China's president declares war on global gambling

By: Shawn Tayor
Feb 28 2015

Chinese President Xi Jinping has officially declared war, on the global gambling and casino industry, warning foreign casinos that Chinese citizens will be gambling much less in China, neighboring countries, and the US. If he gets his way in convincing chinese nationals not to gamble their money away. This will also be an area that has our full attention."

Hua Jingfeng, a deputy bureau chief at the Ministry of Public Security said earlier. "A fair number of neighboring countries have casinos, and they have set up offices in China to attract and drum up interest from Chinese citizens to go abroad and gamble. This cannot be the case of setting up business in China, and lure locals away

"Some foreign countries see our nation as an enormous market, and we have investigated a series of cases".

In other words, Xi is telling companies around the world, that saw their revenue triple when Macau opened up to foreigners, that the Chinese gambler will not be following them abroad to countries like Singapore and the Philippines, where billions have been spent on new projects to attract those same people.

Asian companies have heretofore capitalized, on the traveling Chinese gambler in the Philippines, Australia, and especially Singapore. A combination of tax credit and increased gambling revenue, in Singapore saved Las Vegas Sands' fourth-quarter earnings. Now that's set to take a hit.

And Chinese gamblers apparently won't be going to Macau as much to gamble, either. Xi's government has sworn to cut down on advertisements, sometimes in the form of annoying text messages, promoting Macau casinos. Visa restrictions will tighten, according to analysts, and even retail gamblers, will have their money tracked by officials monitor UnionPay, the only domestic bank card in mainland China.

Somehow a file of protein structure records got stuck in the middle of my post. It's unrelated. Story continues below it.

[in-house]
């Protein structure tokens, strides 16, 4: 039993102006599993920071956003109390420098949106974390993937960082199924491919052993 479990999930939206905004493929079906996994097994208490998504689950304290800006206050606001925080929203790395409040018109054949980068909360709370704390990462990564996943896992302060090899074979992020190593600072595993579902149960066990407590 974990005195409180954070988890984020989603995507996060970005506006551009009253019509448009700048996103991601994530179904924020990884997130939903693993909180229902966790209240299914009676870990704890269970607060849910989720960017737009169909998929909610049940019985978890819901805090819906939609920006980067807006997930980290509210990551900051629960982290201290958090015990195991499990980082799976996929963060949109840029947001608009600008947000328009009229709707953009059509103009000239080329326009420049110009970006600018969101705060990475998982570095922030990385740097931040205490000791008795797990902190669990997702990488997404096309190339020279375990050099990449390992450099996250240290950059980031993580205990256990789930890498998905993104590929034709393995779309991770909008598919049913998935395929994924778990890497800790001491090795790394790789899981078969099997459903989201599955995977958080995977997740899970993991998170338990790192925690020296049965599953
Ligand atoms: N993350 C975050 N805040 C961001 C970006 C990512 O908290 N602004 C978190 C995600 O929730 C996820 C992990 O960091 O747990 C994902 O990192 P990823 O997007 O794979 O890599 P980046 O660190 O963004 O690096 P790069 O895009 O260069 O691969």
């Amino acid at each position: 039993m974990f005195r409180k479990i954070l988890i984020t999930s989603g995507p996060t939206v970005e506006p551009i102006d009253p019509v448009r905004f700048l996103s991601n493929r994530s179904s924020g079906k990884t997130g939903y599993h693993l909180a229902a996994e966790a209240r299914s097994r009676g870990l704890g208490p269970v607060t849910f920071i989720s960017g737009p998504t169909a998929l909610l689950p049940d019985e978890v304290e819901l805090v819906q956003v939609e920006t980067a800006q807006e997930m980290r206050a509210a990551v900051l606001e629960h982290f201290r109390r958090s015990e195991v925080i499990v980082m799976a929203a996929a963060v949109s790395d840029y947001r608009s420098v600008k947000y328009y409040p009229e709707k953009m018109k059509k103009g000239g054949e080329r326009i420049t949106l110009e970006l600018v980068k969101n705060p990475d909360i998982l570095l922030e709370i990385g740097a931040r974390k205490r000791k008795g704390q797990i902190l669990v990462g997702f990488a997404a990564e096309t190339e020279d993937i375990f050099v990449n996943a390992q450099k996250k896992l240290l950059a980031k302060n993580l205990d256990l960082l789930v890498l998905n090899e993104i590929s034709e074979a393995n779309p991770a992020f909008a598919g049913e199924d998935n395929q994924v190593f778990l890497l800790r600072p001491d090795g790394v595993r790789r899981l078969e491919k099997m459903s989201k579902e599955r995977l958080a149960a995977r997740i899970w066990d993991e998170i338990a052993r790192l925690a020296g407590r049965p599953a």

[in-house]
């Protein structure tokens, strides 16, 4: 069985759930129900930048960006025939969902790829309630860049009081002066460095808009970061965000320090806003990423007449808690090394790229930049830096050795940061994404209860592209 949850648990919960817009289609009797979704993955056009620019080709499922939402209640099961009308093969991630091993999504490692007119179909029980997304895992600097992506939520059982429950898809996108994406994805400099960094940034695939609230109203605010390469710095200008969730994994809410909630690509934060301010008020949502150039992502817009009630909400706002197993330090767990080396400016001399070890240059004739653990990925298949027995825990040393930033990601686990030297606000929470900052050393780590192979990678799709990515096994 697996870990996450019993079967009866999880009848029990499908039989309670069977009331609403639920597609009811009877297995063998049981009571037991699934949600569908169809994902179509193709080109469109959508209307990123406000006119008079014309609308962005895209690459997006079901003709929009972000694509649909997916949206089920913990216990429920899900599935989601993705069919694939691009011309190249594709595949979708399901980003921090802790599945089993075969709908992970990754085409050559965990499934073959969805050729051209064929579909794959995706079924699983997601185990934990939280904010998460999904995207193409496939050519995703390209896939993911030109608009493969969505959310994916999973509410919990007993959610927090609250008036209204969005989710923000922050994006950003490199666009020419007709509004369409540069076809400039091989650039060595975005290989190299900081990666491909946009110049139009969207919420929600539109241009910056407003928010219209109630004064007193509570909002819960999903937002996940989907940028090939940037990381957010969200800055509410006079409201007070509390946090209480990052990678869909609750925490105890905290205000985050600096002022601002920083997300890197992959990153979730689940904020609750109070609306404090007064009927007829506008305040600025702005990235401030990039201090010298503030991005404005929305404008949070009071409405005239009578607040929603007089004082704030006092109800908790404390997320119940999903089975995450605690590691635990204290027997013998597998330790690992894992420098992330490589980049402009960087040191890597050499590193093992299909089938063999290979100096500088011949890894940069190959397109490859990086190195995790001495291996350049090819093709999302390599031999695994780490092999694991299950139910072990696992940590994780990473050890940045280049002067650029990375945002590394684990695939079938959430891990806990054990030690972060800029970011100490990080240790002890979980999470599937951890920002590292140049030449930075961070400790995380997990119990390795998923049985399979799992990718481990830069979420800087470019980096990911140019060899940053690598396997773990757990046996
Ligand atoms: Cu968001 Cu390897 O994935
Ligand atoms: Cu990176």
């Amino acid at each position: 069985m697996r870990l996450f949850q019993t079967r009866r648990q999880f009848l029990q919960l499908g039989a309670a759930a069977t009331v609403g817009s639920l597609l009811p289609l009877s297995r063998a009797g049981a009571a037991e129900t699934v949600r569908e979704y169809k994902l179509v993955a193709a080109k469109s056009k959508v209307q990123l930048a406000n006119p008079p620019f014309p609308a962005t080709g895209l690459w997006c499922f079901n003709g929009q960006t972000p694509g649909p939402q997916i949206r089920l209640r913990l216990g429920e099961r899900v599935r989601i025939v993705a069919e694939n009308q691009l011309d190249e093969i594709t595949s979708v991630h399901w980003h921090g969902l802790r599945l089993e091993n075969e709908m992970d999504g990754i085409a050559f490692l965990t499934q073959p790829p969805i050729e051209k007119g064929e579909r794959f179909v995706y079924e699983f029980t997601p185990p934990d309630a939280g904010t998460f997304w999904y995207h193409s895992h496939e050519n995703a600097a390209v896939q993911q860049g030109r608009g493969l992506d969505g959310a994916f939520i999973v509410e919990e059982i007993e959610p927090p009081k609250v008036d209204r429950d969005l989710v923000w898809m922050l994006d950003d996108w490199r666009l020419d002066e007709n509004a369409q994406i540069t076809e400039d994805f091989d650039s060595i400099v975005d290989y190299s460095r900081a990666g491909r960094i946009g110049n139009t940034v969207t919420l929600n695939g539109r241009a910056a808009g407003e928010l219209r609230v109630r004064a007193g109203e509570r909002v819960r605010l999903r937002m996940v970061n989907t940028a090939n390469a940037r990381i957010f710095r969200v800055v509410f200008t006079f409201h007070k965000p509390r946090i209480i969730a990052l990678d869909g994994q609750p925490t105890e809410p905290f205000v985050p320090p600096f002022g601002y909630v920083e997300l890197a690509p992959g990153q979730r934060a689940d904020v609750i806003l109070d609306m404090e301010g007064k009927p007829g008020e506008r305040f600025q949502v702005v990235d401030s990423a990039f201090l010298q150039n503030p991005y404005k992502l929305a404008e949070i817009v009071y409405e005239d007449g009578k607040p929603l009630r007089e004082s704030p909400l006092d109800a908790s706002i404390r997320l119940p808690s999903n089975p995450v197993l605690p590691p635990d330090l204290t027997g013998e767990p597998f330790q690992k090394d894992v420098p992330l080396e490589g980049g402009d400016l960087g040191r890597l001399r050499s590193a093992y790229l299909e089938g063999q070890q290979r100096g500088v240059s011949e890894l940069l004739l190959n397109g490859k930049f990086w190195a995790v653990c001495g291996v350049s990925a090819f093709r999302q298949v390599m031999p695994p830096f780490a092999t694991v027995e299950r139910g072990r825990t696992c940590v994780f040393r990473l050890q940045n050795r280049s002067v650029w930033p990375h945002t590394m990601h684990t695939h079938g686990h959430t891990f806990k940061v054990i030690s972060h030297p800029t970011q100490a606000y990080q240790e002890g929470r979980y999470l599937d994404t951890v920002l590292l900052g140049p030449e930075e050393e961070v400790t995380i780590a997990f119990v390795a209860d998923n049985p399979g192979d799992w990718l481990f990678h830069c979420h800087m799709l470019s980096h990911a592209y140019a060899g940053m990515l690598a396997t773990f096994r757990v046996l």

The latest announcement goes above and beyond the pain Xi's administration has already put Macau's casinos, and the world's casino companies, through over the past year. The president's anticorruption crackdown has slowed the movement of mainlanders to the island, the world's largest gambling center, dramatically. Gaming revenue in Macau contracted for the first time, since foreign companies were allowed to do business on the island in 2002.

It plummeted 30% in December alone. The junket system, Macau's financing system for high rollers most affected by the anticorruption drive, is on life support after 16% of junkets closed in 2014. So Xi's declaration is coming when companies around the world, from MGM to Las Vegas Sands, from Macau-based companies Melco to SJM Holdings, are at their most vulnerable.

Article source: UK insider

Shawn Taylor

How serious can we take this action by the Chinese government? A fact is Chinese like their gambling as we often can see in casinos.